Attention investors! Now that the key bond-rating agencies have signed off on the financing for Bruce Ratner’s Atlantic Yards arena, $500 million in tax-free notes are poised to go on the market any day now.
On Tuesday, Moody’s and Standard and Poor’s rated the state’s tax-free bonds as Baa3 — meaning that they are as risky an investment as previous New York sports projects like Yankee Stadium and Citi Field. Still, the fact that the rating is just above junk bond status — a term all too familiar from the economic crisis — is sure to provide fodder for those opposed to the project.
The $500 million figure is significant because it reflects the still-struggling economy and the project’s current viability.
Several years ago, Ratner and his partners at the Empire State Development Corporation believed they could issue up to $900 million in bonds because the project appeared more likely turn a handsome profit, and thus pay back investors with little risk.
But the ratings agencies are more skeptical of arena projects of this nature because Ratner is going to have more trouble selling his advertising and luxury boxes. Additionally, Ratner has far less equity in the project, having sold 80 percent of the team — at a huge loss — to Russian billionaire Mikhail Prokhorov earlier this year.
Friend and foe alike of the mega-project were anxiously awaiting the rating, which is the final step before the bonds go on the market. The state must sell all the bonds before the end of the year, when new IRS rules go into effect that would bar the use of such tax-free bonds for projects such as Ratner’s.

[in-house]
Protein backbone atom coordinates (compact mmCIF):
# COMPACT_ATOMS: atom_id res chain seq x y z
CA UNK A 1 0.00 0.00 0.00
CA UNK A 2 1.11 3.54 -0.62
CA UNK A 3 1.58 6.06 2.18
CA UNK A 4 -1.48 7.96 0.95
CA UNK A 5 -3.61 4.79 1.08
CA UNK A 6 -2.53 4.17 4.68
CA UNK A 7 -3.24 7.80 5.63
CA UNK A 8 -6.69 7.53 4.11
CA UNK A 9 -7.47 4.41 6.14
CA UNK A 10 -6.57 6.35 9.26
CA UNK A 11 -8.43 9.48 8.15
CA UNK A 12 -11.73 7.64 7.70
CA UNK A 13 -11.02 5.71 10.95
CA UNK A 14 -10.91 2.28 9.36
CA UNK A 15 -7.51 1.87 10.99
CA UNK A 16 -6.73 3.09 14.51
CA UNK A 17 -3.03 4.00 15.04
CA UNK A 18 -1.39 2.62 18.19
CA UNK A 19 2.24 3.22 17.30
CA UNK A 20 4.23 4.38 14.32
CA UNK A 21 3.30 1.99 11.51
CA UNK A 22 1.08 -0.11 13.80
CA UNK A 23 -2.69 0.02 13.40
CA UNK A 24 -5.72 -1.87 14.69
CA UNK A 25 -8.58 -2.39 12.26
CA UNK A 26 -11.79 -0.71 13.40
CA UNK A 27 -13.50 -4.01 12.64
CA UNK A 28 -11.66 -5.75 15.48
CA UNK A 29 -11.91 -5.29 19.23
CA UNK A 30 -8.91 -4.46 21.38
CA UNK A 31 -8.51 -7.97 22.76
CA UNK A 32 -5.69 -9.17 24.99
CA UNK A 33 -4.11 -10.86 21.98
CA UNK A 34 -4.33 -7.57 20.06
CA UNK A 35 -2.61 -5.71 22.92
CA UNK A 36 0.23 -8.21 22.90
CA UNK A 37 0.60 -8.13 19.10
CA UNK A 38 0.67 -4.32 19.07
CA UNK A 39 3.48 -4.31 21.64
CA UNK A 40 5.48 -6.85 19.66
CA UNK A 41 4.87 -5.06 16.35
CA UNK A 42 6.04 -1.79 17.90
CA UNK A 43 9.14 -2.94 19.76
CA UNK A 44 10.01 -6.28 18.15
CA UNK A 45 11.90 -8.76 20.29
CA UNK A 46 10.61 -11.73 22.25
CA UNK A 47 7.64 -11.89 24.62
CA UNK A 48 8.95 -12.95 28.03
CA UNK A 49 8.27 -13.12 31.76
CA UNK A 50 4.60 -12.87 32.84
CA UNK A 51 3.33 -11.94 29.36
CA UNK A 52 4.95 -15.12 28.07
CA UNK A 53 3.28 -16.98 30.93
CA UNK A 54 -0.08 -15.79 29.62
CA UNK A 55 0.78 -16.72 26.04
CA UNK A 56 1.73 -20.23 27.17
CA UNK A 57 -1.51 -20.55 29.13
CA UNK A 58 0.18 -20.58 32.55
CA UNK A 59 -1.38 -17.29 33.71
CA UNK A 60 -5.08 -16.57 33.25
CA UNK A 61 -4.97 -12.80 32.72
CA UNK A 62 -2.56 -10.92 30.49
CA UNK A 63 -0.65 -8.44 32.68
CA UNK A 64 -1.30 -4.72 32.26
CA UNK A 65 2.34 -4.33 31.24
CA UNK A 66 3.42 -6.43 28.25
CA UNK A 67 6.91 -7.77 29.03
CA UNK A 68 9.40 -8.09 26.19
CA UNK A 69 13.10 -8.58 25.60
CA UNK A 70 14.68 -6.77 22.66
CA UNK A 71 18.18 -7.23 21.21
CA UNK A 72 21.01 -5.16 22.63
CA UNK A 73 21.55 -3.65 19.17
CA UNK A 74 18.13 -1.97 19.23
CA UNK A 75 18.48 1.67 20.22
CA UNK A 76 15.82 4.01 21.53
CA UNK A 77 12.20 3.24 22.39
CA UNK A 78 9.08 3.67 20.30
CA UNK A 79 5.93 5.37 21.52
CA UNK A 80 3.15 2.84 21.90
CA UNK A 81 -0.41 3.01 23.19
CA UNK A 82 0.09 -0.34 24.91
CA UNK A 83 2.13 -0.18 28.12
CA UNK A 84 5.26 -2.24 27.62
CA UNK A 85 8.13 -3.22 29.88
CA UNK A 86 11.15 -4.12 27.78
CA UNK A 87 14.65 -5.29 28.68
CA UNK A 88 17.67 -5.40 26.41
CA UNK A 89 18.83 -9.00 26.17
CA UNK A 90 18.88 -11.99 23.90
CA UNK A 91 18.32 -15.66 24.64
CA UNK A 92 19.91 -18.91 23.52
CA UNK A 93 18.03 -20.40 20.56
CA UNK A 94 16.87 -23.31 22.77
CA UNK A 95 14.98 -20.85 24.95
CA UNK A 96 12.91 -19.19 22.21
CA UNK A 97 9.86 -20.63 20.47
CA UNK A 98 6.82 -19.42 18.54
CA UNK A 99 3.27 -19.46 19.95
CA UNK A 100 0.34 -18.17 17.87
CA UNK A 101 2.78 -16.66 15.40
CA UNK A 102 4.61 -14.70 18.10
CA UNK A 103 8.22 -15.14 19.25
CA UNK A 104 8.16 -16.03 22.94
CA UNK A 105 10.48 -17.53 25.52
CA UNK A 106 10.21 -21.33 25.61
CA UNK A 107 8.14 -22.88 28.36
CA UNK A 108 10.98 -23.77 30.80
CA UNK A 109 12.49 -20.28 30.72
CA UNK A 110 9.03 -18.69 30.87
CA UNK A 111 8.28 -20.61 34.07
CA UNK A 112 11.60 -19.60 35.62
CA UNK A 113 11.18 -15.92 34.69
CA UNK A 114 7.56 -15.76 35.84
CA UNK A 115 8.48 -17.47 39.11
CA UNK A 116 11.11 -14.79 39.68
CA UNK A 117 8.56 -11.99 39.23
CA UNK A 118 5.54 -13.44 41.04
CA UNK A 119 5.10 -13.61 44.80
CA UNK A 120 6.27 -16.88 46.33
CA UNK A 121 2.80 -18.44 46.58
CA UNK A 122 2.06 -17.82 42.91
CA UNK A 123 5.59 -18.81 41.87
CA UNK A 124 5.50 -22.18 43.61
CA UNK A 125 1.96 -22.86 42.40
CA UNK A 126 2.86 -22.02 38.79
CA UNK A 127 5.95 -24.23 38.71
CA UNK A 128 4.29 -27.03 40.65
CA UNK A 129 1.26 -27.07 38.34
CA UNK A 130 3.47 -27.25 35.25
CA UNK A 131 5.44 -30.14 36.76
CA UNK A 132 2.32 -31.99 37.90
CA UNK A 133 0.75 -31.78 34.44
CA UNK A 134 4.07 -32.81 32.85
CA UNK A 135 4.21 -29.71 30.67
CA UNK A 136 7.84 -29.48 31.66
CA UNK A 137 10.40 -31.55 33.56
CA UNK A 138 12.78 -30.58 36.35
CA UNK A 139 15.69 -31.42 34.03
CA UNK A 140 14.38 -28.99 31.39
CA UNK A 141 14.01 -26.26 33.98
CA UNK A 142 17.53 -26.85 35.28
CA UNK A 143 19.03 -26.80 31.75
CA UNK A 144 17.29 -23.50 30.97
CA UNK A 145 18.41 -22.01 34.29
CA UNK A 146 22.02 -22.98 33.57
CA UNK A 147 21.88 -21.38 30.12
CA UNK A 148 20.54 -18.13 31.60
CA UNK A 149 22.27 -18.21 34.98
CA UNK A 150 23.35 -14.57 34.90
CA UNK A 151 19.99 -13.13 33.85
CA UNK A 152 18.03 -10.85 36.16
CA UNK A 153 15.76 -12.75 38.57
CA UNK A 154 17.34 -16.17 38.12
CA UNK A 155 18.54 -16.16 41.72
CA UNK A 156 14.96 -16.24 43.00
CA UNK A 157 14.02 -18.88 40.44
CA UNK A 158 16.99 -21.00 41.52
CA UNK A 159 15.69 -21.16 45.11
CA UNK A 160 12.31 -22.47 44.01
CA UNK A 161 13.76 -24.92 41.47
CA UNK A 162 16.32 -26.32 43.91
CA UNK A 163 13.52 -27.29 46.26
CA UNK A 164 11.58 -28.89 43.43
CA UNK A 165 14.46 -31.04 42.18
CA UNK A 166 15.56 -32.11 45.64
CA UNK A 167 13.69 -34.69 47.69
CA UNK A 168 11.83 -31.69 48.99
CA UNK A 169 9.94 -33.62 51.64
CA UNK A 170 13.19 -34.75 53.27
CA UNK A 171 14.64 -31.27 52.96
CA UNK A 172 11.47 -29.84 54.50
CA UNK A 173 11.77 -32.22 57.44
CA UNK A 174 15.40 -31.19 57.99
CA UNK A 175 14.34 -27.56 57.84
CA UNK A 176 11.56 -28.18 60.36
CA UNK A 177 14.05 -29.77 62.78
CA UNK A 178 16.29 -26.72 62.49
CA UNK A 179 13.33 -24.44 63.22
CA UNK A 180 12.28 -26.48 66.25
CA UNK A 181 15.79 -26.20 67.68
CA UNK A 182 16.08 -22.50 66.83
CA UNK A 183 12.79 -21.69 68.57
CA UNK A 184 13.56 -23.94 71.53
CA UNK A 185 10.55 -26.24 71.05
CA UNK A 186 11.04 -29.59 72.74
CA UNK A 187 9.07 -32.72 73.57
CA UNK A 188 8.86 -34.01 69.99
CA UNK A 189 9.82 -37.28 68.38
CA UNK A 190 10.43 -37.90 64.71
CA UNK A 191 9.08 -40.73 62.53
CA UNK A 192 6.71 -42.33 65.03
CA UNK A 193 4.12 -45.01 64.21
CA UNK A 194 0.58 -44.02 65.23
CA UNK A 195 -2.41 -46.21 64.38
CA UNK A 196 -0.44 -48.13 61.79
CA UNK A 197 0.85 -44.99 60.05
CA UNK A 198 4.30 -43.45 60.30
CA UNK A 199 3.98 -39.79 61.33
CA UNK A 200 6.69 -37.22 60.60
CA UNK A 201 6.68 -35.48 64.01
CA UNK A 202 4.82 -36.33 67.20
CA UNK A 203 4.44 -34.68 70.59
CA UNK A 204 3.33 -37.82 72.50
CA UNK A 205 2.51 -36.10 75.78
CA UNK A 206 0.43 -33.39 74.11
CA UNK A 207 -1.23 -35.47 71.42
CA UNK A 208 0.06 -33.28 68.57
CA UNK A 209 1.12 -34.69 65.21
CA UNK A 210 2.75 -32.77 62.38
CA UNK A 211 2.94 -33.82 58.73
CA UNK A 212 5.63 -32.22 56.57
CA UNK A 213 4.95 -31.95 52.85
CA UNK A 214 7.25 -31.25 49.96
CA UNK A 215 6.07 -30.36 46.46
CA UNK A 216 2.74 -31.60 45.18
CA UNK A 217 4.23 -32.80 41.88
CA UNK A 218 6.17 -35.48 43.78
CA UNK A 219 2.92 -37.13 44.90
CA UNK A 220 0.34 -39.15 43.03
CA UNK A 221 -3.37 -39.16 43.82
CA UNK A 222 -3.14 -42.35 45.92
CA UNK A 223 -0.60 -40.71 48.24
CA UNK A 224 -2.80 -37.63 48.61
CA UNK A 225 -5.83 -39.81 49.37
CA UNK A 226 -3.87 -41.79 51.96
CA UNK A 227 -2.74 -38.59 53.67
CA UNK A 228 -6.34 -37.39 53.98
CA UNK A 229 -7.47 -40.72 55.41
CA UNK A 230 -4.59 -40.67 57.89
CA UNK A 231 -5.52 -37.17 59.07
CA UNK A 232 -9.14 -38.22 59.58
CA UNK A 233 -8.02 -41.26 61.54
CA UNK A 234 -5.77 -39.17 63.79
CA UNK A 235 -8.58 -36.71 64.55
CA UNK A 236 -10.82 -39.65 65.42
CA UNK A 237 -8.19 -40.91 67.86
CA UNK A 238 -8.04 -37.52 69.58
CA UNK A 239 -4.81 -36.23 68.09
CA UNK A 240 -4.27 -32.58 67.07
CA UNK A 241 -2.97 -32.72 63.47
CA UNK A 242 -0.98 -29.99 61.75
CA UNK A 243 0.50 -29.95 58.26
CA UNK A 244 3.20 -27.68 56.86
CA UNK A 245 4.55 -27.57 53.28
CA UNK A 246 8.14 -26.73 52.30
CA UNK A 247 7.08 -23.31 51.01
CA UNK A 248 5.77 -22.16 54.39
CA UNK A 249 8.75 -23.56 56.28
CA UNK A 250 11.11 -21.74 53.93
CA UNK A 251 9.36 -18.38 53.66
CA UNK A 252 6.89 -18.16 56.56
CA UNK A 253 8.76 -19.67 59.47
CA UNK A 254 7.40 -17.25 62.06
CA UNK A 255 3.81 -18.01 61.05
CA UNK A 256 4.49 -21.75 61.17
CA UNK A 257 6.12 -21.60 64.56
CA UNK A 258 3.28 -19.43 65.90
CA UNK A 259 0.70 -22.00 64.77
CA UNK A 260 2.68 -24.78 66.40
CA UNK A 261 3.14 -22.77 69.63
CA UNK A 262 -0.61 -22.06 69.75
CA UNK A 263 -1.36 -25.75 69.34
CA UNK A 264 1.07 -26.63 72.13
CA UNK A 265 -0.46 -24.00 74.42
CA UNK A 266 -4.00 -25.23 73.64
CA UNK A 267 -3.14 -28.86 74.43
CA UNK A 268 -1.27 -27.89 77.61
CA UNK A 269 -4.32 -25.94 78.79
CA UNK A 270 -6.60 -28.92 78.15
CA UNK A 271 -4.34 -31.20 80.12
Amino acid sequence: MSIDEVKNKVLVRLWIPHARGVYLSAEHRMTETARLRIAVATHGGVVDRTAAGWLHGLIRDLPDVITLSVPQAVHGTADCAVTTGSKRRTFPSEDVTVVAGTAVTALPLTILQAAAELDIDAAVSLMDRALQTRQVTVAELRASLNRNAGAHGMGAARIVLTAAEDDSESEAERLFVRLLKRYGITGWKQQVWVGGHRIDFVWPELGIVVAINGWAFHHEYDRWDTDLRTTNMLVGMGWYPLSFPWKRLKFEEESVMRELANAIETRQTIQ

If the developer misses the deadline, the costs to finance his project would be prohibitively expensive.
Experts said that bonds of this type will easily sell out before that deadline.
As a result, Ratner will have the $500 million raised from the bond sale, plus the city and state’s long-promised contribution of $273 million to build his hardball Xanadu at the intersection of Atlantic and Flatbush avenues.
That leaves Ratner responsible for anywhere from a few million to a few hundred million, depending on the final cost of constructing the arena, which is in the $800 million to $1 billion range.
The bond-rating announcement is yet another signal that the Atlantic Yards project is entering a new phase — one that the opposition has fought tooth and nail to avoid.
Last week, New York State’s highest court ruled that developers could legally use eminent domain to seize the property of the remaining holdouts in the Atlantic Yards’ footprint.
©2009 Community News Group
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